Yesterday, the Toronto Globe and Mail published a bizarre defense of pharma-sponsored medical ghostwriting. Medical ghostwriting works like this: pharmaceutical companies hire medical writers to write scientific articles that make their products look good; then they persuade academic physicians to sign their names to the articles, in order to make the ghosted articles appear impartial and unbiased. Medical schools have been slow to punish physicians who sign onto ghosted articles, but these days virtually nobody defends the practice of ghostwriting, which has figured prominently in most of the pharmaceutical fraud scandals of the past decade. Nobody, that is, except for The Globe and Mail.
What could explain this odd editorial? Maybe someone should ask the folks at Type A, a writing company that claims The Globe and Mail as one of its clients. On the "Editorial/Ghostwriting" section of its website, Type A writes:
"Let’s face it, your clients are like most people; they want to make informed and independent decisions without being confronted with an obvious sales pitch. Which is why well-written industry articles are one of the most effective ways to deliver your message. But maybe you don’t have the time to craft the story yourself, or perhaps you can’t write as well as you need to. Why not enlist Type A to help you compose articles for key industry magazines, in print and on the web? For more than a decade, we have gained premium expertise ghostwriting industry articles and even e-books."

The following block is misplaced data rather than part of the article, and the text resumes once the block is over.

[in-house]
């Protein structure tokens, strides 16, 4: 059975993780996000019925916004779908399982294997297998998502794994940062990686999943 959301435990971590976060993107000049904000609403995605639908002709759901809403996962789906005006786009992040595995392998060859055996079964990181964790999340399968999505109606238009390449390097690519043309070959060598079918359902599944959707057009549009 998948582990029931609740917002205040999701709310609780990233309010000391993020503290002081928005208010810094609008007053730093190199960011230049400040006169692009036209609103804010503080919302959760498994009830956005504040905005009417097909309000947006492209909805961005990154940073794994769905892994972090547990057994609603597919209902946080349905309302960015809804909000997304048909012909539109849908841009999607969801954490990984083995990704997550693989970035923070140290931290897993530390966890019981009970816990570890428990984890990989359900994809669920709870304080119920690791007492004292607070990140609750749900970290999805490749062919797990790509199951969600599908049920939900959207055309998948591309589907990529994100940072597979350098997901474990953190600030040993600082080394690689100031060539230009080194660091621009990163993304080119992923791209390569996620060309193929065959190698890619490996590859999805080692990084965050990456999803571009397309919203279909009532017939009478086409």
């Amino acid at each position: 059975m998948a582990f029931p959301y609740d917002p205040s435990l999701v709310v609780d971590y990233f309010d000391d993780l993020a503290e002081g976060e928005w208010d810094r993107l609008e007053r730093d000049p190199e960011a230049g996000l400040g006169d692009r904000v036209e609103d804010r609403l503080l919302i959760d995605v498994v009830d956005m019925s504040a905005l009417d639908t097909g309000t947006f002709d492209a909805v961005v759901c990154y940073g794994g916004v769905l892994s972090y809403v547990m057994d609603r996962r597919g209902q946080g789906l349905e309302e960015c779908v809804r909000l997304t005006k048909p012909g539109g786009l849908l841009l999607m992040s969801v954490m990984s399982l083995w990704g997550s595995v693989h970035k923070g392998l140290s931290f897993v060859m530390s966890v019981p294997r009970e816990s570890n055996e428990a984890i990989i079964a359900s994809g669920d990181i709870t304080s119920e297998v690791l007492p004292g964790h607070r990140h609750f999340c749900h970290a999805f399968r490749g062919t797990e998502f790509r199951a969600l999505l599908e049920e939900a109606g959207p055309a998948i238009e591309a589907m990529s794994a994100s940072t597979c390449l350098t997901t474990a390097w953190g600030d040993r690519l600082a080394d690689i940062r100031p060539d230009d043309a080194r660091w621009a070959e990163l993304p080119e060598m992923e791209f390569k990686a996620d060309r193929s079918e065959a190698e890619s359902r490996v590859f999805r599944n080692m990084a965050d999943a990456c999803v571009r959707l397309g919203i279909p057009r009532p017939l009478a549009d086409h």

Type A even links to an example of ghostwriting it has done for the Globe and Mail.
Perhaps the editors of the Globe and Mail didn't have the time to craft the story they needed, or maybe they just couldn't write as well as they needed to.